17. I recognize a lot of these models. Making plastic WWII airplane models got me interested in aviation. I used the models for my “show-and-tell” in English class in high school. I got an associate degree in Aeronautical Science at Nicholls State U (thibodaux, La), and was on their Nat’l Intercollegiate Flying Ass’n team competing against the likes of AF Acad, Embry Riddle, OSU, Illinois (carbondale), and other 4yr programs ~ our 2yr program was in top 10 for years, often top 3. I placed 2nd nationally on the “whiz wheel” (flight computer circular sliderule). I instructed in the program while finishing my journalism degree. Although I didn’t make flying my career, many of my compadres did ~ going on to majors, FedEx, UPS, etc.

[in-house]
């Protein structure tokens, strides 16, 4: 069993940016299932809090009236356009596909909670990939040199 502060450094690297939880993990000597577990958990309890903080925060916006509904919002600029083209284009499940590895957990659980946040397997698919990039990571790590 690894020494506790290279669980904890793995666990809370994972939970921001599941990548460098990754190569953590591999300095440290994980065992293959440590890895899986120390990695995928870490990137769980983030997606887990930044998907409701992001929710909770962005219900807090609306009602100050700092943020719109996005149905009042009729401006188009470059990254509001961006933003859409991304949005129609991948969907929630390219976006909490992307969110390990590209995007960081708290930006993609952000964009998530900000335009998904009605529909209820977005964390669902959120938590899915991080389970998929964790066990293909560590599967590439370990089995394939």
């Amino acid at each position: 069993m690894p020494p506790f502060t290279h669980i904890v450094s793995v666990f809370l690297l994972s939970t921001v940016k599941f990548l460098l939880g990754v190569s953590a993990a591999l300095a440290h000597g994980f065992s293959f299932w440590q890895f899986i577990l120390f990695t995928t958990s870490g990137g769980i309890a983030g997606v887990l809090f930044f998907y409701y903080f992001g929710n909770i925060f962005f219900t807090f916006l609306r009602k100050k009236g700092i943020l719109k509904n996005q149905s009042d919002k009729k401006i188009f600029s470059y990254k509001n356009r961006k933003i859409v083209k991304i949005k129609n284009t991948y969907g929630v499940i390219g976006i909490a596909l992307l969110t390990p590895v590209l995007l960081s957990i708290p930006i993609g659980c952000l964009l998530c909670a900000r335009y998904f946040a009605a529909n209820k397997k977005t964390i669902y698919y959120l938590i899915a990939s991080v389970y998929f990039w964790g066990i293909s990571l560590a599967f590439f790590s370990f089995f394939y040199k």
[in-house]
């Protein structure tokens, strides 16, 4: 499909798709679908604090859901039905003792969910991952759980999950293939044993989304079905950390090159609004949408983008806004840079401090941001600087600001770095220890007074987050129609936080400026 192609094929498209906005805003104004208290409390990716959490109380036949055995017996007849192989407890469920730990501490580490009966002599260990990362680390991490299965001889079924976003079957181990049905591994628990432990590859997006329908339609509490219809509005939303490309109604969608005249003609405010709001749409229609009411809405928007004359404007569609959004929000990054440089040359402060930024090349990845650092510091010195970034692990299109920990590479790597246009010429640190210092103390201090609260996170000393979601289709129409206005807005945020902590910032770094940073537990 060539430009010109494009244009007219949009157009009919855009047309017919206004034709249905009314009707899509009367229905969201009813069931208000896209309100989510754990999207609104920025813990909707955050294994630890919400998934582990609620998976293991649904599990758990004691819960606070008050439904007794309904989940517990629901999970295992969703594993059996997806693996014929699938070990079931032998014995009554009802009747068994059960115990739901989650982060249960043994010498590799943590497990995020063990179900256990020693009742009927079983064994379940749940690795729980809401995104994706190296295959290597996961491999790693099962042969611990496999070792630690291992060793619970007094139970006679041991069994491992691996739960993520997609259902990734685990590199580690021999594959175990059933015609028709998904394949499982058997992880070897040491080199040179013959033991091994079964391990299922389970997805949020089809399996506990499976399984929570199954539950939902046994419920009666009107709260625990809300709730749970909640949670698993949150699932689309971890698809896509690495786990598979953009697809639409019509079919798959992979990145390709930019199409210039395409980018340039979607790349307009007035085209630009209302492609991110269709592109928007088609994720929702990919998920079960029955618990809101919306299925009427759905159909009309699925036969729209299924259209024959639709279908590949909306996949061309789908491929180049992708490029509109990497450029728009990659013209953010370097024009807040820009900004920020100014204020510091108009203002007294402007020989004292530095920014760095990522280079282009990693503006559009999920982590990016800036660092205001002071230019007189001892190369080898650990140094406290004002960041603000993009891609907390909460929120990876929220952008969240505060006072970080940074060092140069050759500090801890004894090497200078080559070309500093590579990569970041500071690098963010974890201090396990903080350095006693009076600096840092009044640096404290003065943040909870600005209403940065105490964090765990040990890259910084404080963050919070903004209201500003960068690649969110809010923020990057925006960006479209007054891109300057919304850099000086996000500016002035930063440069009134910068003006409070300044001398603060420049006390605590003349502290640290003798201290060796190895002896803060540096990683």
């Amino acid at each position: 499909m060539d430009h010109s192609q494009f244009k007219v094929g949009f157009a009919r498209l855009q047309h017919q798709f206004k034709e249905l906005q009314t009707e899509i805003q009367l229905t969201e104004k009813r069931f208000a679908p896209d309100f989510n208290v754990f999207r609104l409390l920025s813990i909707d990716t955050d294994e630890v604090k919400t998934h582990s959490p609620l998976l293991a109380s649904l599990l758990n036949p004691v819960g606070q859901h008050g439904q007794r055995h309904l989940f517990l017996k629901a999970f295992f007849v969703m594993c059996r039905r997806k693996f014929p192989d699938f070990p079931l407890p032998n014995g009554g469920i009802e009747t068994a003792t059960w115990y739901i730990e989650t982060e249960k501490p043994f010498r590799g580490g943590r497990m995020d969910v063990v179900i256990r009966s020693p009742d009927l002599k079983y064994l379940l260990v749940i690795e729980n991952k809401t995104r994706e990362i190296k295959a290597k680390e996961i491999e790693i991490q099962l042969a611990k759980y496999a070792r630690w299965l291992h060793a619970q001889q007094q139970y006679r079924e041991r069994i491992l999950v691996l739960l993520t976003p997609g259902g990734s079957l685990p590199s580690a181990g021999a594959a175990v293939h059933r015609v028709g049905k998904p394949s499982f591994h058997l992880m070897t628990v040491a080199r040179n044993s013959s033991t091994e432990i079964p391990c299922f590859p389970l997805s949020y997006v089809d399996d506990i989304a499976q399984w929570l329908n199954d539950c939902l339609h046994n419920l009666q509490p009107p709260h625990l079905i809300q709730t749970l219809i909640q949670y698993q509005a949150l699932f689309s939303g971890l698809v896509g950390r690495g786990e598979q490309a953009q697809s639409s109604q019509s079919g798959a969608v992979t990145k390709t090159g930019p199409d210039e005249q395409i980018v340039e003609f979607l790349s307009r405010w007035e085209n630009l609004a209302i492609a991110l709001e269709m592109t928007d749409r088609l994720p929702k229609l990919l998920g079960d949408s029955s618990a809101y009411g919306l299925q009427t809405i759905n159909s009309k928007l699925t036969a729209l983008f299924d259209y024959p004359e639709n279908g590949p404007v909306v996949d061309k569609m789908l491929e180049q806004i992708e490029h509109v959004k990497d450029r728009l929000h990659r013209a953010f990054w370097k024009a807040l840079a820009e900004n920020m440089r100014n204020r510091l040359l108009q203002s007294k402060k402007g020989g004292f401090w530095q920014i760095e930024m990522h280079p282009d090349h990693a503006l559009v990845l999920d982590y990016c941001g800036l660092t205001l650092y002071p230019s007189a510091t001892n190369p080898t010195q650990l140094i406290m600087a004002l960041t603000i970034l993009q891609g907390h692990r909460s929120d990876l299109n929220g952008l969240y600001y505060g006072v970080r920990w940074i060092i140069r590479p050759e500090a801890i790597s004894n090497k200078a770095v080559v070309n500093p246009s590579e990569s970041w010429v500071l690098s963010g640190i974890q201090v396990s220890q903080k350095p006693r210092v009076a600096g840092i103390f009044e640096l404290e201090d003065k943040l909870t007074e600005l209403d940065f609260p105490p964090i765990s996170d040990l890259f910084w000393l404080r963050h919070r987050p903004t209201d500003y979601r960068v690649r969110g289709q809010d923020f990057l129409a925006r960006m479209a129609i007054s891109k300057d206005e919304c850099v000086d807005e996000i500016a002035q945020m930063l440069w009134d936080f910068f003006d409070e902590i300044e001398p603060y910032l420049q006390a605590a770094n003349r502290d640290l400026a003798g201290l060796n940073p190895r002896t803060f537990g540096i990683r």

All that to say…
    You just never know where “sniffing glue” will lead you… grin.

  18. I built Revell aircraft models while in the Air Force, 81-86. I had a B-29, F-15. ( the greatest fighter ever!!), a MIG 25, and a P-51, and P-47 ( the best fighter of WW2)

  19. The Helldiver was mfg. in my home town. A few years later the Corsair was flying close air support for us on field support.

  20. I remember noticing boys in television situation comedies having models in their rooms and me thinking, “I’m a boy — is this something I’m supposed to be doing?” It seemed to be a cliche’ plot piece where the little brother would sneak into big brother’s room to play with the models and break one.

    I built a few. I don’t think I was very good at it, but the results looked impressive enough. But I though, “If the model planes don’t actually fly, and the model boats don’t actually float, then what’s the point?”

  21. I have a Revell kit of an F102A. The airplane I worked on in the USAF. Someday I will put it together. I recall building the F100, F104, F105 and Grumman Cougar aircraft. Memories eh?